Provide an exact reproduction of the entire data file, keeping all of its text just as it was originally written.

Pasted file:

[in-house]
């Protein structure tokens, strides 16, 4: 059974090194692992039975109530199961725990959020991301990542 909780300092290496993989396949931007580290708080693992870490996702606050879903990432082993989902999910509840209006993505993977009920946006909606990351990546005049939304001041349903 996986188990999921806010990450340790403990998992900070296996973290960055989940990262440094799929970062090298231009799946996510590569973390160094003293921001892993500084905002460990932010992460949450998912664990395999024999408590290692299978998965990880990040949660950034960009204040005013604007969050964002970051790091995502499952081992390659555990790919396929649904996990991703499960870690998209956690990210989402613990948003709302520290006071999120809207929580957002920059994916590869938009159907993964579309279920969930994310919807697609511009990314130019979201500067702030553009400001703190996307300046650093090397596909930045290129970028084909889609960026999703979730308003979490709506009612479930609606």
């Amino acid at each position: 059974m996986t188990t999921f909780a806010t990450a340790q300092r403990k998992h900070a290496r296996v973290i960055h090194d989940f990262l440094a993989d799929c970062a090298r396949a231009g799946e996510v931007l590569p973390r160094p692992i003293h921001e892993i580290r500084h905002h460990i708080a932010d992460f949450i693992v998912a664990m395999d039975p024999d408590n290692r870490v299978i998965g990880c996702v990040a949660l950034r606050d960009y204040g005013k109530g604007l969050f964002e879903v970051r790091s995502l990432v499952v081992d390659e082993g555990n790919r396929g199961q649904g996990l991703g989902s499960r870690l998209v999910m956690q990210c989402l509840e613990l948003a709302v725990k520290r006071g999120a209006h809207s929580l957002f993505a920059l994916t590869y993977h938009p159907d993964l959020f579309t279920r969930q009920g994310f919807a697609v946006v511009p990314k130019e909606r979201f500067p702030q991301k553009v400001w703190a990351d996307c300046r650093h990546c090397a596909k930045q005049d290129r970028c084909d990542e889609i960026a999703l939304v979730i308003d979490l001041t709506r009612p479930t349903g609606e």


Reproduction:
[in-house]
């Protein structure tokens, strides 16, 4: 059974090194692992039975109530199961725990959020991301990542 909780300092290496993989396949931007580290708080693992870490996702606050879903990432082993989902999910509840209006993505993977009920946006909606990351990546005049939304001041349903 996986188990999921806010990450340790403990998992900070296996973290960055989940990262440094799929970062090298231009799946996510590569973390160094003293921001892993500084905002460990932010992460949450998912664990395999024999408590290692299978998965990880990040949660950034960009204040005013604007969050964002970051790091995502499952081992390659555990790919396929649904996990991703499960870690998209956690990210989402613990948003709302520290006071999120809207929580957002920059994916590869938009159907993964579309279920969930994310919807697609511009990314130019979201500067702030553009400001703190996307300046650093090397596909930045290129970028084909889609960026999703979730308003979490709506009612479930609606």
């Amino acid at each position: 059974m996986t188990t999921f909780a806010t990450a340790q300092r403990k998992h900070a290496r296996v973290i960055h090194d989940f990262l440094a993989d799929c970062a090298r396949a231009g799946e996510v931007l590569p973390r160094p692992i003293h921001e892993i580290r500084h905002h460990i708080a932010d992460f949450i693992v998912a664990m395999d039975p024999d408590n290692r870490v299978i998965g990880c996702v990040a949660l950034r606050d960009y204040g005013k109530g604007l969050f964002e879903v970051r790091s995502l990432v499952v081992d390659e082993g555990n790919r396929g199961q649904g996990l991703g989902s499960r870690l998209v999910m956690q990210c989402l509840e613990l948003a709302v725990k520290r006071g999120a209006h809207s929580l957002f993505a920059l994916t590869y993977h938009p159907d993964l959020f579309t279920r969930q009920g994310f919807a697609v946006v511009p990314k130019e909606r979201f500067p702030q991301k553009v400001w703190a990351d996307c300046r650093h990546c090397a596909k930045q005049d290129r970028c084909d990542e889609i960026a999703l939304v979730i308003d979490l001041t709506r009612p479930t349903g609606e």